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Life Sciences 08.14.15 BLOG 

How Technology is Revolutionizing Health Care for LEP Patients

By Ken Anders, Chief Operating Officer, TransPerfect Remote Interpreting

Health Care for LEP Patients

How Technology is Revolutionizing Health Care for LEP Patients

For the millions of Americans who count English as a second language, communicating with doctors and health care professionals about medical issues has proven to be a significant challenge. In the past, on-site language interpretation experts were available to help non-English speakers; however, with recent budget cuts and an increase in the diversity of languages spoken, this is no longer a practical option.

As technology continues to evolve, futuristic communication methods are now becoming things of reality. With the help of straight-forward technology, caregivers are able to speak in real-time with specialists in their native language via video communication. These language specialists, available around the clock, represent any number of languages, including American Sign Language. While video, opposed to instant messaging or audio calls, may seem unnecessary, specialists believe cues that cannot be sensed over the phone, such as facial expressions, can help to gauge a patient’s level of pain, cultural inhibitions, or other clues to the care necessary to treat the patient.

Beyond the language barriers that exist, cultural barriers also affect certain patients’ ability to be treated for medical issues. In certain Middle Eastern and Asian cultures, patients are prohibited from being treated or touched by a medical professional of the opposite sex. The communications methods being introduced here provide wider channels to account for these cultural nuances, and improved technology is aiding health care providers in pursuit of a better way to serve limited English proficiency (LEP) patients.

Many facets of the medical profession are switching over to the digital arena. For example, electronic records are much more commonplace, and providers are now able to access a patient’s medical account and immediately know that they are not a native English speaker. Technology now allows for doctors to press a button, and automatically connect to a video conference with a language service provider. Gone are the days when a patient waited hours to be treated until a translator could be brought in, or had to deal with the confusion and misunderstanding common with dial-in medical care. With video conferencing, a language specialist can provide assistance within seconds. This updated model streamlines the process for doctors and patients alike, but beyond its time efficiency, this method is also safer and more comfortable for all parties.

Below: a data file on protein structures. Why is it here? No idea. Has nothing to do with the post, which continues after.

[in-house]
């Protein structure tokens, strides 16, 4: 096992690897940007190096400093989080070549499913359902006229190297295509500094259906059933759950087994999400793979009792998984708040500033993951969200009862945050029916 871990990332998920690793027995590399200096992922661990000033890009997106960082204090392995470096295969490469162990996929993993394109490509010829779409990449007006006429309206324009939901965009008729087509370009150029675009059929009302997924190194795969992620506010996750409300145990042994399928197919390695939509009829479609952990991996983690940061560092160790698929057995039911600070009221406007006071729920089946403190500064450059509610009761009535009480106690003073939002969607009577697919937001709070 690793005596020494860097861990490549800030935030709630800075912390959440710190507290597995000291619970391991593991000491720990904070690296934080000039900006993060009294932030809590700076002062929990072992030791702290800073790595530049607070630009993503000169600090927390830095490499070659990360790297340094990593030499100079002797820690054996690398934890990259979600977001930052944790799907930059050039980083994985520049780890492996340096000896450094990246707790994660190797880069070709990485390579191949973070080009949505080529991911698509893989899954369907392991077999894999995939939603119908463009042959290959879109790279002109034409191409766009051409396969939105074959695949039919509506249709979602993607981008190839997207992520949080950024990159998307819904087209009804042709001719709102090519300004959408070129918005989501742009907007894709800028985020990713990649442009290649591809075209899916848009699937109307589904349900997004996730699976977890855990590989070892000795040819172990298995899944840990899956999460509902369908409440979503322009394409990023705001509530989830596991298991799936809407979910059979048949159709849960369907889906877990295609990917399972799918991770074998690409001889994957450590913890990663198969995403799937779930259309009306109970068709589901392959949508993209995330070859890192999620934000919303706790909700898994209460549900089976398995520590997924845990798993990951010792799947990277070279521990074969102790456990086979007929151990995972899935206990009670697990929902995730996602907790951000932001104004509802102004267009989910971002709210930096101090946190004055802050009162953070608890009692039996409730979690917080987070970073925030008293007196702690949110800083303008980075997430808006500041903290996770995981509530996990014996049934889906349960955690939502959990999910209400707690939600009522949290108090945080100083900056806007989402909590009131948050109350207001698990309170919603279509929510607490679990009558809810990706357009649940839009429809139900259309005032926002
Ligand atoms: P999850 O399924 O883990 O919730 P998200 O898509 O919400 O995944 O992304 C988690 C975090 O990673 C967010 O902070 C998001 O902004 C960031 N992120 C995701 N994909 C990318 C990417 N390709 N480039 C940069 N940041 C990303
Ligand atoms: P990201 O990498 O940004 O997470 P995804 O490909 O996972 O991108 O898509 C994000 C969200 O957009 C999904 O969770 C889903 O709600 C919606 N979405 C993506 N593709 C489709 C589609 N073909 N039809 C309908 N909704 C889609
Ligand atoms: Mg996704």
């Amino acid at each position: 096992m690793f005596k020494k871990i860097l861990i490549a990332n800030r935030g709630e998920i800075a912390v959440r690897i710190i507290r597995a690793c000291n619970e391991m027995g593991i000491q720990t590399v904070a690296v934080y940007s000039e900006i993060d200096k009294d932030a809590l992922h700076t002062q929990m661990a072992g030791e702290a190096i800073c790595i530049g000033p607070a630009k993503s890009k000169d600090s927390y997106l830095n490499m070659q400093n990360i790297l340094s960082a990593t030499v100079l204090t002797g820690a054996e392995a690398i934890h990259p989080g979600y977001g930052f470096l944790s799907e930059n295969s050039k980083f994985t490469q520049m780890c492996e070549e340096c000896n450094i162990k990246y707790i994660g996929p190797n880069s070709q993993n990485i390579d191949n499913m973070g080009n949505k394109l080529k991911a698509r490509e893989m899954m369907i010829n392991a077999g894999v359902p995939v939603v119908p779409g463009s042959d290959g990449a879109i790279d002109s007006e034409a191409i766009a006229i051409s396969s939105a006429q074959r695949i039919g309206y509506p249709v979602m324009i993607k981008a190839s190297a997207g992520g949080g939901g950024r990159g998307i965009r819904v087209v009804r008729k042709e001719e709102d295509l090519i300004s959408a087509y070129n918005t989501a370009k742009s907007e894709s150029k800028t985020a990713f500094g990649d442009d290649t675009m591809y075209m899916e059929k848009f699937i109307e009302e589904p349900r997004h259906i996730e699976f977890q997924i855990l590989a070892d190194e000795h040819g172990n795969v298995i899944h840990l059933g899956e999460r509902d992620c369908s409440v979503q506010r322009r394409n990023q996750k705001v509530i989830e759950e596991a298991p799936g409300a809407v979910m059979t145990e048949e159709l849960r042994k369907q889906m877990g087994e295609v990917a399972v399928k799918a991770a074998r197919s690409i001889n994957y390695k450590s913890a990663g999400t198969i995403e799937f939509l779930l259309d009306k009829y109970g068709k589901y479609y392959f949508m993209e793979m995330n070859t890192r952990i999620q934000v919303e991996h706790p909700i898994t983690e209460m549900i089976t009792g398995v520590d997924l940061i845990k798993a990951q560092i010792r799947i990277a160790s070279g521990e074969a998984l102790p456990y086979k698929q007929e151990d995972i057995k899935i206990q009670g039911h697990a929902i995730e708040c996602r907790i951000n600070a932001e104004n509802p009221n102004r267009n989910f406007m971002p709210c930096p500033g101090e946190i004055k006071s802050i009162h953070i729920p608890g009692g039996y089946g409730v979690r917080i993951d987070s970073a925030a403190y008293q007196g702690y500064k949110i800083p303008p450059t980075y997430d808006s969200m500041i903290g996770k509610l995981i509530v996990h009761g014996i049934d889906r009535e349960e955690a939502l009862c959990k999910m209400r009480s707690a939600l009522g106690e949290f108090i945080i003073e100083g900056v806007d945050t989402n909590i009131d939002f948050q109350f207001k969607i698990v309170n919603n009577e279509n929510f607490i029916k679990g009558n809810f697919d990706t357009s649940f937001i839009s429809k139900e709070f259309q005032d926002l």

Remarkably, the shift in technology is resulting in better care for LEP patients. Rather than dealing with the frustrations of a doctor who cannot understand their patients’ needs, video conferencing abilities afford the luxury of a face-to-face conversation between a patient and a provider who speaks their language. The increase in number of specialists providing care results in an amplified need to share patient information across the board. With English-speaking patients, it is easy for doctors to ask the patient directly for additional medical information, but with LEP patients, there is a greater risk of miscommunication, and therefore misinformation. Since physicians must often rely on information provided by their patients, ensuring that this feedback is not lost in translation will result in better all-around healthcare. 


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